Defenders of Democracy

Defenders of Democracy

Is the real threat posed by the fringes or the responsible-seeming center?

(Andrew Cline/Shutterstock)

In August, two originalist legal scholars published a paper arguing that Donald Trump was barred from running for reelection under section 3 of the 14th Amendment. Before long, liberal commentators—not generally known for their receptivity to originalist arguments—began to announce that they agreed. Trump had never been charged with or convicted of the crime of insurrection, but no matter. He could be kept off the ballot by the unilateral action of state authorities. In Colorado and Maine, that is just what has occurred.

Depending on whom you ask, Trump’s exclusion from these ballots is either a fully justified measure taken in defense of democracy or a shocking assault on the right of the American people to pick the president. Of course, answers tend to reflect partisan affiliation and ideology. But standing behind this familiar divide is a more profound division: between those who think that threats to our liberties are more likely to come from the unruly fringe and those who think such threats are more likely to emerge from the responsible-seeming center.

For the first group, events like the January 6 protests loom large. There is something disturbing not only in the violence of that day but also in images such as that of Richard Barnett, a retired firefighter and bullrider from Arkansas, propping one of his feet on Nancy Pelosi’s desk. This view reflects trust in present authorities and suspicion of those who challenge them. It was expressed by those who supported restrictions on protest during the Covid lockdowns. It motivates efforts to censor online speech deemed “disinformation.” And it can be observed in the prosecutions of Donald Trump.

Members of the second group may agree that January 6 was a dishonorable episode and that Donald Trump committed various crimes. But they tend to think that such malfeasance is finally less dangerous than the possibility of collusion between national security officials and social-media executives to suppress, for instance, the Hunter Biden laptop story. Even as they oppose violent extremism, they worry about how the specter of it can be invoked to stifle dissent. They see less danger in the antics of political eccentrics than in unquestioning deference to public health authorities.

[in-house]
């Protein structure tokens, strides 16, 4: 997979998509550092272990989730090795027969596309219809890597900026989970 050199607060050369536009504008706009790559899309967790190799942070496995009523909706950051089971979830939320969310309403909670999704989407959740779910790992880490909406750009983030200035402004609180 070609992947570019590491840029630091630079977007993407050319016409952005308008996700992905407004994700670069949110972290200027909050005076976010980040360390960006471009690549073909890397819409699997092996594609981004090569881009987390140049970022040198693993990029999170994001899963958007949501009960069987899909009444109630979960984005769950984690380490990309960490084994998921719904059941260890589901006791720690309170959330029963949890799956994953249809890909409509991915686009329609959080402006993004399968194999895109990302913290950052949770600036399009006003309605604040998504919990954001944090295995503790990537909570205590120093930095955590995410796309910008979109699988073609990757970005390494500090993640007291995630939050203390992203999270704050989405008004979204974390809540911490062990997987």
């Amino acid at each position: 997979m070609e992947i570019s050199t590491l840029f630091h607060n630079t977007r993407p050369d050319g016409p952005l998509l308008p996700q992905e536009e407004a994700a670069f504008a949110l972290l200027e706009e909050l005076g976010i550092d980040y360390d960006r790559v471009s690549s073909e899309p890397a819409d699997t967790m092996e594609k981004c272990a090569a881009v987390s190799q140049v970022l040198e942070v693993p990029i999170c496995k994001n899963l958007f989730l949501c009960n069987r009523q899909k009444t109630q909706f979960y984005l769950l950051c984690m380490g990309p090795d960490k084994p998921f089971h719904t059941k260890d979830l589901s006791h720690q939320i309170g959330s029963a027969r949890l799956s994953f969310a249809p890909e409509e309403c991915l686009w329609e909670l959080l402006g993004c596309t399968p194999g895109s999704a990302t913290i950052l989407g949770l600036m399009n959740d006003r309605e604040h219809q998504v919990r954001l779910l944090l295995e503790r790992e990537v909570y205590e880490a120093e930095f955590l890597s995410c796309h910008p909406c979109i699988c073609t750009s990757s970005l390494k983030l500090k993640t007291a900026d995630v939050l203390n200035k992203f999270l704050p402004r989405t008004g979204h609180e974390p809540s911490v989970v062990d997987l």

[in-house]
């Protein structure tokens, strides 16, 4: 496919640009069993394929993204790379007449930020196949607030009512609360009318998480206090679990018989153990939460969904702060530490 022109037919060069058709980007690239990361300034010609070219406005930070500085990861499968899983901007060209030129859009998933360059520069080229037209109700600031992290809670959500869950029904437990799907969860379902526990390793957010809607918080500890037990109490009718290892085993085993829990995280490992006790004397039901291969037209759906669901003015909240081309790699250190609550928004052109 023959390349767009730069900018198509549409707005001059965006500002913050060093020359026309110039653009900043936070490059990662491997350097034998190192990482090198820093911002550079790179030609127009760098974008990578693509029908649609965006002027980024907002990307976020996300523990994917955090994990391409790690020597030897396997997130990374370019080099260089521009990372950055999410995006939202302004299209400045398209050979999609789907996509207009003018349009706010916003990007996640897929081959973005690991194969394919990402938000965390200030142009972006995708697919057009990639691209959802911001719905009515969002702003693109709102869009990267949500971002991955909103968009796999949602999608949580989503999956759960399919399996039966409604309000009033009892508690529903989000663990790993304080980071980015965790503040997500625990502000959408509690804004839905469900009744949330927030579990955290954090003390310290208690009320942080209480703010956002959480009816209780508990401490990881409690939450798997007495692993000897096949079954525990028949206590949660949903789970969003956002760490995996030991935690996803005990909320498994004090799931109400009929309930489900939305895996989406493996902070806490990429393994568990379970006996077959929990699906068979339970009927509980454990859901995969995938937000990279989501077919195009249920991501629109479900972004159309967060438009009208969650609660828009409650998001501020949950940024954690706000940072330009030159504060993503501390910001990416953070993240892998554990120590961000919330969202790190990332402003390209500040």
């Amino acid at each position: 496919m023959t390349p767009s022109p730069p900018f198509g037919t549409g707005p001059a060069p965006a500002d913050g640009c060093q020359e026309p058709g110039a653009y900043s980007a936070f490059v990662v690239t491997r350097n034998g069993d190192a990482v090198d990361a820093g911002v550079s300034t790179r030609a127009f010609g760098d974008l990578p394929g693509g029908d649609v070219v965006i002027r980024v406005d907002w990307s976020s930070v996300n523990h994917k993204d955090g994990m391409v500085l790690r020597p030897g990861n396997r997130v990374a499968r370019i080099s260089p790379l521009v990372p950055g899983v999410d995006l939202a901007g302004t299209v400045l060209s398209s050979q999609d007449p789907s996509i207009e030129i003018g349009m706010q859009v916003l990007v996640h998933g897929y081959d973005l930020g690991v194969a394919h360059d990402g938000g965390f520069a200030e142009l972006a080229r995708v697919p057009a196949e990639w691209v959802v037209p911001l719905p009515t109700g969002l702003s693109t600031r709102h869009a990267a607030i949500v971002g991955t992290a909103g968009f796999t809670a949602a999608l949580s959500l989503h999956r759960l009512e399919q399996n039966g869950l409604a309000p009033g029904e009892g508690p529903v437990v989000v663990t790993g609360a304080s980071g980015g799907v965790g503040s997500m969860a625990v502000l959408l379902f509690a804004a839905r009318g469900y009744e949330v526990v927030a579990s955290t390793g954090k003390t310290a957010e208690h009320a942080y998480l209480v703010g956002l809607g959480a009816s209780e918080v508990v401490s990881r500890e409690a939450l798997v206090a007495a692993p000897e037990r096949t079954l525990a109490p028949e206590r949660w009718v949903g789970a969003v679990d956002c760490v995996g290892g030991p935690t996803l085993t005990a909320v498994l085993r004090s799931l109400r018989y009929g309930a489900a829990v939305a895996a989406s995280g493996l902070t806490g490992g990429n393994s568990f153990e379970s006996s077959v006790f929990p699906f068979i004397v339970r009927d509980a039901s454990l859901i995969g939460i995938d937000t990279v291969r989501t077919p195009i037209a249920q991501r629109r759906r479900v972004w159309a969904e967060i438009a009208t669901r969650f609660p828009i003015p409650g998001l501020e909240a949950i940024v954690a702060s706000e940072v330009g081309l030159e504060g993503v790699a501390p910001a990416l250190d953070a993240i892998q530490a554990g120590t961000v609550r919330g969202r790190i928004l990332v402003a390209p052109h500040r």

The second view has its limits. It’s hard to see how a society can function without some trust in authorities, and those who challenge them radically do profess some false and dangerous ideas. But on balance this view strikes me as the more reasonable. After 9/11, some conservative commentators warned that American liberties were at risk of being circumscribed by “creeping sharia.” But what posed a more direct threat to Americans’ freedom: the rulings of Islamic jurists, or the surveillance measures adopted in the name of national security? 

Not that the allegations against Donald Trump can simply be waved away. Each case must be judged on the merits, as must the legal argument that Trump is disqualified by the 14th Amendment. Further, it’s hard to say that Donald Trump—who once was and may once more be president—is a marginal actor. But the main abrogation of rights that occurred under his presidency was the response to the Covid-19 pandemic, which was championed by long-serving bureaucrats and by politicians in both parties. It was at this moment, when Donald Trump complied with instead of defying the center, that Americans saw their freedom of assembly taken away.

According to the latest Gallup poll, only 28 percent of Americans are satisfied with the way their country’s democracy is working (in 1984, that number stood at 61 percent). Though there exists remarkable agreement that our democracy is dysfunctional, two radically different accounts are available concerning what its problems are. In the conventional account, democracy is menaced by external actors who seek to overturn its processes and replace its commitments to freedom and equality with illiberal ideas. Fear of these actors motivates attempts to police and restrict online speech, just as it motivated red scares in the past.

A different account of democracy’s problems can be traced to Alexis de Tocqueville, who believed that democratic societies were threatened less by external enemies than by their own internal dynamics. Tocqueville foresaw “an innumerable host of men, all alike and equal,” ruled over by “an immense and tutelary power” that does not directly tyrannize but saps men of their independence and individuality. As Stanley Payne, the historian of fascism, has suggested, this soft despotism may be “the real threat to democracy.” It is marked by a tendency to conformism rather than a flirtation with bizarre ideas. It wears a white lab coat rather than the Q Shaman’s fur and horns.

Defending democracy against this threat, Tocqueville concluded, required working to prevent “the social power from sacrificing lightly the particular rights of some individuals to the general execution of its designs.” Something closer to the opposite has marked the approach of today’s self-styled defenders of democracy.

The post Defenders of Democracy appeared first on The American Conservative.

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